Seeds of South Australia
Eucalyptus sp. Great Victoria Desert (D.Nicolle 3877) (Myrtaceae)
GVD Narrow-leaf Red Mallee
List of species for Eucalyptus
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Seed collecting:
January to December
Herbarium regions:
North Western, Nullarbor, Gairdner-Torrens, Eyre Peninsula
NRM regions:
Alinytjara Wilurara, Eyre Peninsula, South Australian Arid Lands
AVH map:
Australian distribution map (external link)
SA Census:
Census of South Australian plants (external link)     [genus Eucalyptus]
Name derivation:
Eucalyptus from the Greek 'eu' meaning well and 'calyptos' meaning covered; alluding to the cap or lid which covers the stamens in the bud. The species is un-named and the phrase name refer to its distribution in the Great Victoria Desert.
Distribution:
Found in the northern Eyre Peninsula across to the Great Victoria Desert in South Australia, growing on red to pale yellow sands in mallee shrubland vegetation. Also found in Western Australia.
Status:
Native. Uncommon in South Australia. Uncommon in Western Australia.
Plant description:
Multi-stemmed mallee to 6 m tall with loose rough bark at the base and smooth coppery to cream bark above and a mix of juvenile and adult leaves in the crown. Juvenile leaves ovate to orbicular, pruinose, bluish. Adult leaves to 90 mm long and 12 mm wide, narrow lanceolate to linear, glossy green. Inflorescences axillary in groups of 7-13 white flowers. Buds to 7 mm long and 5 mm wide, bud cup conical equal in length to the base. Similar to Eucalyptus leptophylla which has smooth bark, less waxy juvenile leaves and has only adult leaves in the mature crown.
Fruit type:
Cup-shaped to barrel-shaped fruit to 6 mm long and 96 mm wide, disc descending, valves 3-4 below rim.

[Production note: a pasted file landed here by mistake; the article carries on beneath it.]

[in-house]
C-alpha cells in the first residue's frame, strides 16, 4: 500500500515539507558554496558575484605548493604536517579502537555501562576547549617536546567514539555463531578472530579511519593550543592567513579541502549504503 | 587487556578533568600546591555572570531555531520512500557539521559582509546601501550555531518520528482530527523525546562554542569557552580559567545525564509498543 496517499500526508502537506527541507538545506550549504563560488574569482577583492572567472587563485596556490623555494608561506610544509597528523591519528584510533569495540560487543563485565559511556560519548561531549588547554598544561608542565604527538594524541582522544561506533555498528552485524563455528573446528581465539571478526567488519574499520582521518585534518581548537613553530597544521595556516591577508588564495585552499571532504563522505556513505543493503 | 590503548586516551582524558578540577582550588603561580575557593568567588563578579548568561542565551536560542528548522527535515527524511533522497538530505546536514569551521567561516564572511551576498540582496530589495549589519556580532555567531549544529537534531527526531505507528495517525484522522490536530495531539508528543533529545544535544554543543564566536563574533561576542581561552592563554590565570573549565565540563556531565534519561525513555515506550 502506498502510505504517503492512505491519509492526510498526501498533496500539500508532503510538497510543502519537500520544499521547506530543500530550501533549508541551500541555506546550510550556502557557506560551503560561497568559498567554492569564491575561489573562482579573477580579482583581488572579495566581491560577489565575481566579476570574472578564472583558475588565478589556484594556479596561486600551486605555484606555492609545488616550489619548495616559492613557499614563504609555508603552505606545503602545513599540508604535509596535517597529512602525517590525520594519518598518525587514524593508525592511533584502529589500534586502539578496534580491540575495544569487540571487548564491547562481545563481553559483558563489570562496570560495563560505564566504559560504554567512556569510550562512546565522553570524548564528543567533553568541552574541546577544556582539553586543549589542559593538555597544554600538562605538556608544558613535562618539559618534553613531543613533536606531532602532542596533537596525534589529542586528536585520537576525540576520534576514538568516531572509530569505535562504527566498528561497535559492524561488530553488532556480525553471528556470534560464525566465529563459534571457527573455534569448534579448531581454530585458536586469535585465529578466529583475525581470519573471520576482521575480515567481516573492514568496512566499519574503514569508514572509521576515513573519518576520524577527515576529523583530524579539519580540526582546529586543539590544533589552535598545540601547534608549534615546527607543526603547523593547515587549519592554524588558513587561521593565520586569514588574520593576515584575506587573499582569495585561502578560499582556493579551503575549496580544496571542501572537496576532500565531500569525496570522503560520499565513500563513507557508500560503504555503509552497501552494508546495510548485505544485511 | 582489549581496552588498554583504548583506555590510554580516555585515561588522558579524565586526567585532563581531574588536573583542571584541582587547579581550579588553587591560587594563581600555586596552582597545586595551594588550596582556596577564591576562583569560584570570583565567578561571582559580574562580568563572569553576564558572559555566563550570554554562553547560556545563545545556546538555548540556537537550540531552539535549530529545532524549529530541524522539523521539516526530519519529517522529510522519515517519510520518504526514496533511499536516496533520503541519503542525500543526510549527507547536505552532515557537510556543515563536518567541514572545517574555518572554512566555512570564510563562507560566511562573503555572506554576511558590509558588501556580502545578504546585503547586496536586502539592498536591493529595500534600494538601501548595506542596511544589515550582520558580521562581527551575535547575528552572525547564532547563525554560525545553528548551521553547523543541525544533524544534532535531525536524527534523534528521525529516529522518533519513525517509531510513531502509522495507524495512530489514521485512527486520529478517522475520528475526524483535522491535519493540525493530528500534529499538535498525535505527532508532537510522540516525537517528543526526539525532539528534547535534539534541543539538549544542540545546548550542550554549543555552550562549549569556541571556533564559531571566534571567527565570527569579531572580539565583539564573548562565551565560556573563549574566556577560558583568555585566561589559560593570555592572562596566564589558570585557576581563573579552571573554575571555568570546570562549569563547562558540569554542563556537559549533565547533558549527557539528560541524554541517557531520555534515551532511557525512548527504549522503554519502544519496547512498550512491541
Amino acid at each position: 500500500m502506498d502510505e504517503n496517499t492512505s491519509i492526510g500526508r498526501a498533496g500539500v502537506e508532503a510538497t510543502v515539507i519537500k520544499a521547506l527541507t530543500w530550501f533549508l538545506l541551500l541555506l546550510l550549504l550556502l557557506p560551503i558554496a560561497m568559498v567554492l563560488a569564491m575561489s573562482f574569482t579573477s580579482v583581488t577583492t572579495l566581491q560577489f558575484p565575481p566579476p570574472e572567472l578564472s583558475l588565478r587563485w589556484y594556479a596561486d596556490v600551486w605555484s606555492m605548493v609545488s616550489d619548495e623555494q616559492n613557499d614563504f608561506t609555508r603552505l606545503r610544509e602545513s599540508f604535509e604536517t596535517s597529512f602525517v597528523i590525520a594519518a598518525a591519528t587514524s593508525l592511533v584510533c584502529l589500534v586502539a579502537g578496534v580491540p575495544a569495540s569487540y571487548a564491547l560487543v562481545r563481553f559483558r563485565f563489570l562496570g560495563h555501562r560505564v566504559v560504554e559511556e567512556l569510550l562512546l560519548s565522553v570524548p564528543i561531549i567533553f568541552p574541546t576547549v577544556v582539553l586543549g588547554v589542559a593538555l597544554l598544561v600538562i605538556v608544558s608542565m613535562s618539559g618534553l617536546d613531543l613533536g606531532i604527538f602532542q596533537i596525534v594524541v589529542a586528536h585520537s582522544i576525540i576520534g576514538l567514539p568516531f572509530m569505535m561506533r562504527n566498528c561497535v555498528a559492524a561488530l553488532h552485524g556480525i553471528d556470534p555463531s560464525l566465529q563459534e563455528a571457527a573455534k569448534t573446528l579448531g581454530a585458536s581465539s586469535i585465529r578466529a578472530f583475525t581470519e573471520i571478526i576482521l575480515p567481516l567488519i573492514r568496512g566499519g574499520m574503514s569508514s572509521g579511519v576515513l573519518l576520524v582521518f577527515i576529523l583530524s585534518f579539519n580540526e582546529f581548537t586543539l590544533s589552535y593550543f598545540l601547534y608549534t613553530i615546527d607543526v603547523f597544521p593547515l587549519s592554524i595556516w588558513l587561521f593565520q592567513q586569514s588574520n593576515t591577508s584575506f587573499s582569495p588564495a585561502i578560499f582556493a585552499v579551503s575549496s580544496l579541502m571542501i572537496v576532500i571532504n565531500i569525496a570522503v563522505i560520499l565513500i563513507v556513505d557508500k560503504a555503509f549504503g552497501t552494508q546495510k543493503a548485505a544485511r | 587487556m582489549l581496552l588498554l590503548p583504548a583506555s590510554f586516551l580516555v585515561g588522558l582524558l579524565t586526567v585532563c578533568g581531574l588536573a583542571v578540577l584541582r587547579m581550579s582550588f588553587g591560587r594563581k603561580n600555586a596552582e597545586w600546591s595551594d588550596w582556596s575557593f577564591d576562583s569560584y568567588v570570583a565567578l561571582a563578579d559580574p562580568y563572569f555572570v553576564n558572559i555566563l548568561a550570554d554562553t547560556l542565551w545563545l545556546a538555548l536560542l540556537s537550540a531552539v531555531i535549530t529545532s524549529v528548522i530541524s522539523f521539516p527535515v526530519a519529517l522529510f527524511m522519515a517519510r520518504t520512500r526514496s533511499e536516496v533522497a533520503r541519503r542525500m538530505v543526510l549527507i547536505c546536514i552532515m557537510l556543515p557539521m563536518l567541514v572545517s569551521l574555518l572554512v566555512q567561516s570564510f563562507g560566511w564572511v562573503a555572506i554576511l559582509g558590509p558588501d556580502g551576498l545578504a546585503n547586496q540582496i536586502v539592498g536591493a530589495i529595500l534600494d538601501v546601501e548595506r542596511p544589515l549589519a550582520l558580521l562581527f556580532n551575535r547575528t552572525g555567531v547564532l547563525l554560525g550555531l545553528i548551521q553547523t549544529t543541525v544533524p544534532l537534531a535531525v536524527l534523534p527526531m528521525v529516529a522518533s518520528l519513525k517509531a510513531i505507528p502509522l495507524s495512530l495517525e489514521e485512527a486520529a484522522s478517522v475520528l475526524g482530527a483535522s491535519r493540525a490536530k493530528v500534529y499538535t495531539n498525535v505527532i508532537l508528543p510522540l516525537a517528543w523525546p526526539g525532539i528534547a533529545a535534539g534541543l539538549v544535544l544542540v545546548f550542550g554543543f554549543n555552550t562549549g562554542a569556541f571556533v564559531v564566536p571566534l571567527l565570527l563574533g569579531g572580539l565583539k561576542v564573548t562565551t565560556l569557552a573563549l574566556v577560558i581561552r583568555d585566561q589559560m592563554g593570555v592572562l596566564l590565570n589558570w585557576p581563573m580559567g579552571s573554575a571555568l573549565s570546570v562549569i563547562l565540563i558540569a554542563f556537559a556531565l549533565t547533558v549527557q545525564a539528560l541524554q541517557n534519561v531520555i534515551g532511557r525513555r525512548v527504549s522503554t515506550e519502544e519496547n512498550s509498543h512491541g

Seed type:
Grey-brown ovoid seed to 4 mm long and 2 mm wide, with fine wrinkled surface.
Embryo type:
Folded.
Seed collecting:
Collect mature fruits that are dark and hard (difficult to break with a finger nail), with the valves un-open any time of year.
Seed cleaning:
Leave the fruits in a breathable container in a dry room for one to two weeks. This allows the valves on the fruit to open and release the seeds. Separate the seeds by placing all the materials into a bucket and shaking it to dislodge the seeds. Pass the material through a sieve to separate the unwanted material. The finer material will contain both seeds (soft) and frass (hard) usually distinguishable from each other but can be very similar in shape and colour. With finer sieves, the seeds can be separated from the frass but this is not essential for storage or propagation. Store the seeds with a desiccant such as dried silica beads or dry rice, in an air tight container in a cool and dry place.
Seed viability:
From one collection, the seed viability was average, at 63%.
Seed germination:
Seeds are non-dormant, viable seed should germinate readily.
Germination table:
DateResultT0T50Pre-treatment | Germination medium | Incubator: Photoperiod / Thermoperiod
July 201563%7d7d None
1% water agar
12 hrs light / 12 hrs dark  /  200C constant
Result: Maximum percentage of germination observed.
T0: Number of days before first germinant observed.
T50: Number of days to achieve 50% germination.
Pre-treatment: The initial treatment that the seeds received prior to placement on germination media.
Germination medium: The substrate that seeds were placed on for the duration of the germination experiment.
Incubator conditions:
Photoperiod: The duration of light exposure that the seeds were subject to during a 24 hour period.
Thermoperiod: The constant or diurnal temperatures that seeds were subject to during a 24 hour period.
Winter conditions: 15°C 20 h (3am→11pm); 5°C 4 h (11pm→3am) / 10 h light (8am→6pm); 14 h dark (6pm→8am)
Spring/Autumn conditions: 22°C 12 h (8am→8pm); 10°C 12 h (8pm→8am) / 12 h light (8am→8pm); 12 h dark (8pm→8am)
Summer conditions: 30°C 14 h (6am→8pm); 15°C 10 h (8pm→6am) / 14 h light (6am→8pm); 10 h dark (8pm→6am)